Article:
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In calling for the restructure of the Nigerian polity, I know I am threading a dangerous path. It is dangerous essentially because of the abuse of the concept of restructuring. There are many who hear the word and just tune off, not least the present crop of political class in Nigeria. Many members of this class hold the misplaced fear that restructuring is synonymous with the dissolution of the Nigerian polity. Nothing could be more illogical. What is logical is this. There is no one who does not agree that our federal structure is not working because it is lopsided under a unitary framework. No one will also disagree that outside of a functional federal arrangement, Nigeria’s democratic governance is doomed to keep failing. Nigeria’s strange contraption of unitary federalism denies the federating units the capacity for creative governance that regionalism afforded the regions in the first republic. To restructure therefore simply means opening up Nigeria’s plural dynamics to a constitutional arrangement that allows for the sharing of power among, in Nigeria’s case, three tiers of government. This federal arrangement not only allows for the various ethnic nationalities and cultural constituents to enjoy a modicum of self-determination that allows for the expression of their ethno-cultural identities, it also facilitates a measure of fiscal autonomy for the federating units. The constitutional situation now, on the contrary, is that only the Federal Government enjoys constitutional overlordship at the expense of the state and the local government (of course the states also virtually obliterate the presence of the local governments and their autonomy). With this unitary arrangement, no federating unit is motivated to explore its comparative advantages. This is because there is now a bail-out mentality that drives everyone to Abuja to partake of the dividends of Nigeria’s virtually bankrupt mono-economy.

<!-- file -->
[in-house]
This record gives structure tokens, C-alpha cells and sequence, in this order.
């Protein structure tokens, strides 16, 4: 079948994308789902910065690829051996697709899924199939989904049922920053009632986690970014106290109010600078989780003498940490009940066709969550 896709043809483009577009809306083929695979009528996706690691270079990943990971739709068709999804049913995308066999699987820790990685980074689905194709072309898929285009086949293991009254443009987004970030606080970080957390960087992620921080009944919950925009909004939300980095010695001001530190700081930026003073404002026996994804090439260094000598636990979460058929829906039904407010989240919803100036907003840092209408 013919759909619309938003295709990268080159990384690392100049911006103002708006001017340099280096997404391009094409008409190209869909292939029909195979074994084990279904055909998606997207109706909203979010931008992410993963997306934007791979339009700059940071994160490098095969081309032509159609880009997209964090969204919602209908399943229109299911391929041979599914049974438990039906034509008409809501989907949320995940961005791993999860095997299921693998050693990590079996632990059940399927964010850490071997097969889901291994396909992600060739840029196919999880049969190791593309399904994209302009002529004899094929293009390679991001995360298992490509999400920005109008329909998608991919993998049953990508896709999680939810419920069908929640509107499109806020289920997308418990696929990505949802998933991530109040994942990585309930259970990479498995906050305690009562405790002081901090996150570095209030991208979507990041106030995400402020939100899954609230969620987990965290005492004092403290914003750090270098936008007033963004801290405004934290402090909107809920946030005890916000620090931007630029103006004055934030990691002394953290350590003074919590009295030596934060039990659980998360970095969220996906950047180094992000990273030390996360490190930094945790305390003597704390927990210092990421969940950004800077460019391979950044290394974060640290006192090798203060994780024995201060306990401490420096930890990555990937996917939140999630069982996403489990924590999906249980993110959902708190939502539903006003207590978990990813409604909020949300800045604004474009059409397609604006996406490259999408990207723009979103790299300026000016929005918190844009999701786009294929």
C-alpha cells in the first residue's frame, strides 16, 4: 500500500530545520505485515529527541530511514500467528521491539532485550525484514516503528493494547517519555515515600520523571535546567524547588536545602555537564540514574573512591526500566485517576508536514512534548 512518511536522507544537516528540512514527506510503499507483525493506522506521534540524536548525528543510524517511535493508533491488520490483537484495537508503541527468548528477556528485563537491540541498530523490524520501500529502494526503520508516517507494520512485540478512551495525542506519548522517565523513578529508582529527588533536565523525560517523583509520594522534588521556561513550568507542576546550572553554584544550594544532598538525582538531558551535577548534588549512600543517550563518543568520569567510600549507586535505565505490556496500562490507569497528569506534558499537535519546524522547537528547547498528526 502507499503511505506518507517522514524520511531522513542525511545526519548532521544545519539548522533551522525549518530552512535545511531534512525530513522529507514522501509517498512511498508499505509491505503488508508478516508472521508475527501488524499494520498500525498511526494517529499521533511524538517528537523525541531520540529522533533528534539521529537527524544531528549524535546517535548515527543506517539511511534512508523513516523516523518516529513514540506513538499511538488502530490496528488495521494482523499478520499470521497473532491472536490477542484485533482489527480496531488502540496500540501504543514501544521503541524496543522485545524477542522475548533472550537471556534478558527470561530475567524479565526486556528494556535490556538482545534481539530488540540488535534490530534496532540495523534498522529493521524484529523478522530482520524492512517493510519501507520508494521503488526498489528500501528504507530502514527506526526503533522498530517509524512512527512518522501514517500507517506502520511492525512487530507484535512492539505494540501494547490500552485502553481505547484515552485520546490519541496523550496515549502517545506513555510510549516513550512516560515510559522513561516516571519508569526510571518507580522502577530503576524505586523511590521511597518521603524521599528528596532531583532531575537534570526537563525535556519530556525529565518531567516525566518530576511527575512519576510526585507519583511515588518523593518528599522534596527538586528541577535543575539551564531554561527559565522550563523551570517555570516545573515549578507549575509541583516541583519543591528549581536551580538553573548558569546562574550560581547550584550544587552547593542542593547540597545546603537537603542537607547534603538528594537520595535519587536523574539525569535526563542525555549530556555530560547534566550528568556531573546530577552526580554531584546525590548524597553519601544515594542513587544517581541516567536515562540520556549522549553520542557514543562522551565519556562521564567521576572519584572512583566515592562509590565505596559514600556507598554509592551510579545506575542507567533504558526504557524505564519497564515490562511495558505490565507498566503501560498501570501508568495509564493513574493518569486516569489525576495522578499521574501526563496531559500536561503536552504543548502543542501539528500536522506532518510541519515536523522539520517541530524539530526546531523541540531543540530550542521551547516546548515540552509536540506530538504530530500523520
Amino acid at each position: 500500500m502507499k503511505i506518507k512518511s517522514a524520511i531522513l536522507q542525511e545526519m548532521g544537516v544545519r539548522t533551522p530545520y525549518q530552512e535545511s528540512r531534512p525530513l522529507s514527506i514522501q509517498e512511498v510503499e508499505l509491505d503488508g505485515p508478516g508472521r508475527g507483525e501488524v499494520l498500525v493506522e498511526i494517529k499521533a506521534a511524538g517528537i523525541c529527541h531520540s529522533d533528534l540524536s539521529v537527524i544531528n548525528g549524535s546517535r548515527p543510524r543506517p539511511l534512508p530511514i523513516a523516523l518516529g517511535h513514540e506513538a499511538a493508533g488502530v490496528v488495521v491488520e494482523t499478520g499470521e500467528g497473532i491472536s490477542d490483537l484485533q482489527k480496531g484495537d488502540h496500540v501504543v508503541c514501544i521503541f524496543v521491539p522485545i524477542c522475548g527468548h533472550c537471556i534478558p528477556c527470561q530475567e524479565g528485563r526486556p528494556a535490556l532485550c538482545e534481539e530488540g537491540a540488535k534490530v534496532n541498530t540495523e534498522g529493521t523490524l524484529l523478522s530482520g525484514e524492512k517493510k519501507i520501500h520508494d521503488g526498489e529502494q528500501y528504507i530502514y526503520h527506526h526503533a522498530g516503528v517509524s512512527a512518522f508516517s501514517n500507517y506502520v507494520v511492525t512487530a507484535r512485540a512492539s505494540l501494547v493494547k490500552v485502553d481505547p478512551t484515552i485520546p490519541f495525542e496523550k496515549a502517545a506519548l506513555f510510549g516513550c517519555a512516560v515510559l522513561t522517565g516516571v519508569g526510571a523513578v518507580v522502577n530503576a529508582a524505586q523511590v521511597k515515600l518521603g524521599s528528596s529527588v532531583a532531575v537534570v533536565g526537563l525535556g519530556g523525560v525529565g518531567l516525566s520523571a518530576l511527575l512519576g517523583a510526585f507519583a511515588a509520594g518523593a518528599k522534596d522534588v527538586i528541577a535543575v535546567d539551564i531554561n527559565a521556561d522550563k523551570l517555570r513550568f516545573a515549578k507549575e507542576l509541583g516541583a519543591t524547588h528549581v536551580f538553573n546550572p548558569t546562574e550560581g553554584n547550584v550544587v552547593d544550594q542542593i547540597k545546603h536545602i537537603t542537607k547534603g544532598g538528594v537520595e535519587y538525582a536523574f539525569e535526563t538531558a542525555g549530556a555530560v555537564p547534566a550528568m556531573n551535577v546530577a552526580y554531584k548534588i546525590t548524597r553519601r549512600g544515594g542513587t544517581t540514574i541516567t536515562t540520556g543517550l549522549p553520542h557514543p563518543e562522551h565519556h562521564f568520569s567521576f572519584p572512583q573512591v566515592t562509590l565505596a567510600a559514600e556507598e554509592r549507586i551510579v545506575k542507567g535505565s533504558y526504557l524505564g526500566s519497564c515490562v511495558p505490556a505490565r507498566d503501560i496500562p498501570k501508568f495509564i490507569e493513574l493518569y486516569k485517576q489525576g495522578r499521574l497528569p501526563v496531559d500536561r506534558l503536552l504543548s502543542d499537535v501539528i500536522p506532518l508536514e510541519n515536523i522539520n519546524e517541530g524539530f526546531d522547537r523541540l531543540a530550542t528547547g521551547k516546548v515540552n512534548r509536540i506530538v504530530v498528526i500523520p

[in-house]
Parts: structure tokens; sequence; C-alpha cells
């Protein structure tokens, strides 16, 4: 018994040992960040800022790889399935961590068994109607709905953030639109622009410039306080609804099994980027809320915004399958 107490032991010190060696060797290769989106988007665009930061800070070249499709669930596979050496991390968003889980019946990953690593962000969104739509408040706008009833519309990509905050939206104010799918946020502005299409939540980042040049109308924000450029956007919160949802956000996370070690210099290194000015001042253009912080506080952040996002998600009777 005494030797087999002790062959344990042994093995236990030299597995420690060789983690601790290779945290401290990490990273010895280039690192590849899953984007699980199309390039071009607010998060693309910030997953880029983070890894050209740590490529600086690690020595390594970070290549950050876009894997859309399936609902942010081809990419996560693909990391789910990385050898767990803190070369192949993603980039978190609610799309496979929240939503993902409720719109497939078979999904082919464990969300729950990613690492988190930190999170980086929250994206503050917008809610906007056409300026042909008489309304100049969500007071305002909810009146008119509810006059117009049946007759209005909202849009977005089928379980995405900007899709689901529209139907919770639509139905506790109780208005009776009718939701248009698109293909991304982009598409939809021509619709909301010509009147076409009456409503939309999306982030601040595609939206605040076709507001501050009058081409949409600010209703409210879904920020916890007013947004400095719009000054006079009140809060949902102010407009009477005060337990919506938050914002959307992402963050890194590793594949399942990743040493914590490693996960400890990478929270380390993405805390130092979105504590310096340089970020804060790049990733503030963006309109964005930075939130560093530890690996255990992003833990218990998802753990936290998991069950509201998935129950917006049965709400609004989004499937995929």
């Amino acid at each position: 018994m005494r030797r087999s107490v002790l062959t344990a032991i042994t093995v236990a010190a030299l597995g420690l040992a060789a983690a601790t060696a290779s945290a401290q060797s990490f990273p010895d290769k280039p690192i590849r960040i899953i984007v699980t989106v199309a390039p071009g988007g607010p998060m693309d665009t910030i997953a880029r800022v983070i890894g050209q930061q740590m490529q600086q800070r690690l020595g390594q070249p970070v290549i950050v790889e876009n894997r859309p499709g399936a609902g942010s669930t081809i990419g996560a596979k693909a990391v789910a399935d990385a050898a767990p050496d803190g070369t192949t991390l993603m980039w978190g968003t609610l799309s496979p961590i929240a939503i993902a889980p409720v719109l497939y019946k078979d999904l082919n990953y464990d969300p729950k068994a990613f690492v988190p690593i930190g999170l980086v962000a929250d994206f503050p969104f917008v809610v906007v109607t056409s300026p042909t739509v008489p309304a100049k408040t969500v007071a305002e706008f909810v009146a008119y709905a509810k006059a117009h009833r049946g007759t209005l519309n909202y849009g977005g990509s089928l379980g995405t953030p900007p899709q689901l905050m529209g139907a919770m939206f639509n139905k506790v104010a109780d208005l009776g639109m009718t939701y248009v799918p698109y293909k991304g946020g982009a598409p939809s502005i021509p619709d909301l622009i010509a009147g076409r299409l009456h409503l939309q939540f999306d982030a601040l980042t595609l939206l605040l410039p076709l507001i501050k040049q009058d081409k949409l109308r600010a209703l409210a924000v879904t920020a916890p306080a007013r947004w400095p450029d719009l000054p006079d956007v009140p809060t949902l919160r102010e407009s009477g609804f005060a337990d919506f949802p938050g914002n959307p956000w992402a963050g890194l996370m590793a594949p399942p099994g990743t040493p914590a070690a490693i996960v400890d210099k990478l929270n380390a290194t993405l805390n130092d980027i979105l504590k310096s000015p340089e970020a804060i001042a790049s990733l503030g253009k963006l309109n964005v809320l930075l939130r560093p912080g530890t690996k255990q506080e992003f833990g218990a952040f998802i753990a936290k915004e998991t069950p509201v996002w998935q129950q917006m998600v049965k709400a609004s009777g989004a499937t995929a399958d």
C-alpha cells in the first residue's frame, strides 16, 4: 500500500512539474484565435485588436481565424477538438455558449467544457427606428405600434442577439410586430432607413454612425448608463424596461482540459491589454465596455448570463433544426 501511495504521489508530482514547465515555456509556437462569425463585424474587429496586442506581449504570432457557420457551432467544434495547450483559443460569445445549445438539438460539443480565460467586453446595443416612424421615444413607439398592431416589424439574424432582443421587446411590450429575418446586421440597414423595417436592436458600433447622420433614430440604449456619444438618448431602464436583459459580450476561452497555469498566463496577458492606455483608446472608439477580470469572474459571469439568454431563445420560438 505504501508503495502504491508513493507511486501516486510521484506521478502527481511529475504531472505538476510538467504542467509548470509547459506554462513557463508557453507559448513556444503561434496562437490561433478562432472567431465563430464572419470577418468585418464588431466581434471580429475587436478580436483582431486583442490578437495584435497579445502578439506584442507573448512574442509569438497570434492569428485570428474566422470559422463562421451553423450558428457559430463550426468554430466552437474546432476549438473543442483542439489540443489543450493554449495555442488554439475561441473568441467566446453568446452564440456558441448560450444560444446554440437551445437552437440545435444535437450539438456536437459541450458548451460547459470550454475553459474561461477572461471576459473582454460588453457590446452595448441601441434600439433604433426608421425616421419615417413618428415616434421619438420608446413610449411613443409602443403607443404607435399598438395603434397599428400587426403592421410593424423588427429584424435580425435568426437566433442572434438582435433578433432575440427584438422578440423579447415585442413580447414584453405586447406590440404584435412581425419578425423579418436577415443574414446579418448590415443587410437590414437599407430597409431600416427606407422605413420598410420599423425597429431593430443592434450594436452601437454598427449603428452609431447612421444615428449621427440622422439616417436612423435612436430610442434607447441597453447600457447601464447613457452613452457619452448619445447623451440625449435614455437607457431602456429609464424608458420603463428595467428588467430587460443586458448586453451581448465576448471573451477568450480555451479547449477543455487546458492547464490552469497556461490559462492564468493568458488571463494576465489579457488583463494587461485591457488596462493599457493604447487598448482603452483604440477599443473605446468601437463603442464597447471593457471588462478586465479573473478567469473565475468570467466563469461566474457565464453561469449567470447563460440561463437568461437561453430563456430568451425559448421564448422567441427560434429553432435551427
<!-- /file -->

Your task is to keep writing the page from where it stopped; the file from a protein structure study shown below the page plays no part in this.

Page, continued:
The promise of fiscal federalism makes it possible to consider the six geopolitical zones as the regional alternative for rethinking federalism. These zones become economic corridors that function on the internal economic and cultural dynamics and advantages of the regions in ways that undermine the illogic of Nigeria’s mono-economy. And second, these zones take the burden of governance away from the Federal Government which is then allowed to focus on core national issues like currency and international relations. This regional alternative is not new; it is only Nigeria that is decidedly ignoring its possibilities. Or to recast, it is Nigeria’s political elite that has refused to take up the challenge of articulating that regional vision of federalism. And this is where the second leg of the Nehemiah complex becomes significant: if the political class is not seeing the connection between Nigeria’s lopsided federal arrangement and the need to restructure it, there is the urgency of building a broad-based coalition of leadership that has the capacity to see the situation as Nehemiah saw it. In building the walls of Jerusalem, Nehemiah called on those who saw the walls and what needed to be done the way he saw it. We need leaders across generational divide, from Chief Olusegun Obasanjo, Chief Emeka Anyaoku, Alhaji Aliko Dangote, Bishop Matthew Hassan Kukah, Prof. Pat Utomi, Prof. Attahiru Jega, Olisa Agbakoba, Akinwunmi Adesina, Aisha Yesufu, Chimamanda Ngozi Adichie, for instance, to what we can call the #EndSARS generation; and from corporate professionals to intellectuals and scholars—people who share the patriotic desire to see Nigeria become truly great and responsible for the well-being of her citizens.

Nigeria needs more than her political class. It needs all those who believe in her greatness—all those who can see the wood for the trees; those who are capable, unlike the political class, of seeing what needed to be done in taking Nigeria out of her predicament.

As should be obvious, the whole Nehemiah complex requires committed leadership—a new breed of patriotic individuals and political elites who instinctively understand what is required to make Nigeria great. This new breed of Nigerian leadership will be committed to a pan Nigerian ideal or dream—a pax Nigeriana—around which a strategic governance framework can be built to rally Nigerians to the urgent imperatives of sound development blueprint, good governance and social justice. It goes without saying that such a leadership will immediately recognise the significance of education and value reorientation as key elements in the restructuring of the mindset and attitudinal behaviour of Nigerians.